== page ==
CPU Bottleneck? Possible Upgrades?


Recently my video card decided it wanted to stop working properly and is no longer under warranty, so I've got to replace it.

My current picks are the Radeon 38*0 or 4850, however it would be plugging into an older system.

ASUS A8N32-SLI Deluxe
AMD Athlon 64 X2 3800+ Manchester 2.0GHz Socket 939 Dual-Core Processor Model ADA3800BVBOX
CORSAIR XMS 2GB (2 x 1GB)DDR 400 (PC 3200) Dual Channel Kit Desktop Memory Model TWINX2048-3200C2PT

Have it all stuffed into a CM Stacker (Old model STC-01 or some such), with a OCZ GamerXStream 850w(replaced an old powerstream that failed in warranty). All plugged into a 20 inch wide screen (native 1680x1050 I think). The PC sees a lot of use, from general word processing/excel to massive gaming and I often watch dvd's and other videos on it.

Currently the only thing that requires a replacement is the video card, which no longer works. However my concern is given how dated my processor is that it is going to be a huge bottleneck for any card I can get.

So my question is, should I buy a even cheaper card (I do have a very limited budget) and upgrade my mobo and cpu? If so I'd need a mobo that works with my current ram, or sufficiently cheap ram to replace it.

If so could anyone make some recommendations, my target would be to stay under $200 or so, going much past that would be stretching things ($300 an absolute ceiling).

My last question is in regards to heat. Currently my PSU is on the bottom of my case, and I'm worried how that will affect my GPU cooling (or t he GPU affecting the PSU cooling). Should I try and wrestle my PSU into the proper slot or find some other solution, or just not worry about it?

Thanks a head of time.
8 answers Last reply
More about bottleneck upgrades
  1. I boxed myself into the very same corner not long ago. I ended up doing a full upgrade before I was satisfied.

    Get a 4850 for now. Yes your CPU will limit performance somewhat, but you'll still get a good boost.

    Don't try to replace any other parts. You can't even buy a 939 CPU anymore except the 4000 and an Opteron or two. You need a full new MB/CPU/RAM and that will be about $225 more, today. That's an upgrade with a bit of room to upgrade more later:

    RAM $40
    CPU $120
    MB $65

    Those are the lowest budget parts I could recommend, and really if I were upgrading I would get a Q6600 or E8400 minimum and 4 gigs of RAM. (Well, I did actually)
  2. Yea, my system pre-part failure resulted from a similar deal, wanted to upgrade one part, which lead to upgrading everything else at the same time. This time it isn't so much an upgrade as it is getting the thing working again, just that it is so old most things are now an upgrade.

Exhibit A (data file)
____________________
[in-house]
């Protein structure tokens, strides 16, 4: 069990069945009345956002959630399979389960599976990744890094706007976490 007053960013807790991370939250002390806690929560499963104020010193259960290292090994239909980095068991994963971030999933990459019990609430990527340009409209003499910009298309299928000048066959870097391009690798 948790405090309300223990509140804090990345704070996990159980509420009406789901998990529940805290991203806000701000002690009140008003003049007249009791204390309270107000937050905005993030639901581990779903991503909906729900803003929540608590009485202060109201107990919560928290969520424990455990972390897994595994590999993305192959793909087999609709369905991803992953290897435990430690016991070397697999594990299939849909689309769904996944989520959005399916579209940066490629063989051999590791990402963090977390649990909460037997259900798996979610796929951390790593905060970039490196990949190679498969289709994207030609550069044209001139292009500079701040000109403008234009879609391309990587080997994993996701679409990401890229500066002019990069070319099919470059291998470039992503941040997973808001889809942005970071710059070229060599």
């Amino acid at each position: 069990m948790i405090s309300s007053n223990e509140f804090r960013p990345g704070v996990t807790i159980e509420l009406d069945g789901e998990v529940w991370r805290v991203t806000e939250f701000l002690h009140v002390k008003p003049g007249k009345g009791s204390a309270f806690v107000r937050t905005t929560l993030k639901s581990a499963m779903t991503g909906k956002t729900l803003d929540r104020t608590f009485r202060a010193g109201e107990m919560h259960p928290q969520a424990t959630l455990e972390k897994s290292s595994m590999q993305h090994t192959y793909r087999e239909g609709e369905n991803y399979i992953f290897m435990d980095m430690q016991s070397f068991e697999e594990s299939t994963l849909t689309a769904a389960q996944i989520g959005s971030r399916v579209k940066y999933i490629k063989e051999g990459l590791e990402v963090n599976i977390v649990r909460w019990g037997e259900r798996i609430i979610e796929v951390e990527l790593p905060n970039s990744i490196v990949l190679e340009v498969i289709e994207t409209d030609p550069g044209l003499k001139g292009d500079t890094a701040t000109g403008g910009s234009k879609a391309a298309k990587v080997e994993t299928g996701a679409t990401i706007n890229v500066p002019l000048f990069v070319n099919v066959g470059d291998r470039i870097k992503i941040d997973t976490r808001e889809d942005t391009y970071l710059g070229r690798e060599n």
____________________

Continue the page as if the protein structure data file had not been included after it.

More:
You hit the nail on the head, the 939 slot doesn't have any options upgrade wise meaning I'd have to go mobo/cpu combo at least, possibly ram as well.

    That is really what I was afraid of, although dropping the video card from4850 to say a 3850 or 3870 could save $50-$75 which could be invested in slightly less thrifty mobo/cpu/ram combo (Assuming my current ram isn't compatible).

    Should add I'm only running XP, not Vista.

    If anyone else has other suggestions I'm all ears.
  3. Proximon is dead on. He listed good choices. With the Intel socket change comming there is no reason to spend a bunch on a cpu and mobo.

    Get the 4850. The 3870 is a good card, i have 2, but the 4850 doubles the 3870 and handle AA much better. Once your ready to replace the other parts, you will have a smokin machine.

    See my sig. I have a E7200 OC'd to 3.8G. The E7200 is a little monster. I have no complaints about it. Best budget/midrange cpu out.

    no real need for vista yet.
  4. Yeah, get the HD 4850.

    Then save your money for a new MB+CPU+RAM and maybe a second HD 4850. For example you can get a K9A2 Platinum/Phenom 9850 quad/4GB DDR2-800 for about $400 now, and they'll probably be cheaper in 6 months.
  5. Considering your current equipment, I'm going to guess that you're not very interested in OCing. If that is the case, consider:

    ECS A780GM-A = $60 (after MIR)
    Athlon 64 X2 5400+ Bisbane 2.8GHz = $87
    OCZ Platinum Rev2 2x1GB DDR2 800 = $20 (after MIR)
    ASUS HD3850 = $60 (after MIR)

    That's less than $230. If you want to just go out and get an HD4850 now for $150 (instead of the HD3850), and just let it be bottlenecked until you can afford the rest of these parts you'll probably be happier in the long run. And for another $40 you could get a 2x2GB DDR2 800 kit instead of the 2x1GB. You won't actually use all 4gigs, but you'll use most of it and for $40 more it'd be something to consider.
  6. Just wanted to say thanks real quick to everyone for their input, I think for the moment I'm going with the 4850. From what I recall all the parts I have currently are decent overclocking parts, but I would have to invest in a new non-stock hs/fan for my cpu at least, and I may go that route.

    So two additional questions:

    MSI as a brand. I'm drawn to the new MSI version of the 4850 and am curious about their track record. I've always bought the made by ATI cards in the past, however that isn't an option this go around it seems. are MSI made cards reliable?

    Slot 939 X2 coolers, any recommendations? I haven't even started the research on this yet.
  7. As far as I know, all ATI brands are pretty much equal in quality.

    Do you want serious CPU cooling for Overclocking?
    Will be good for the next build too.
    Add some:

    ah... make sure that tall cooler will fit in your case though
  8. AS5 may be the standard, but Tuniq TX-2 is just as good and it's non-conductive (good if you're messy) and doesn't have a cure time (good if you're impatient).
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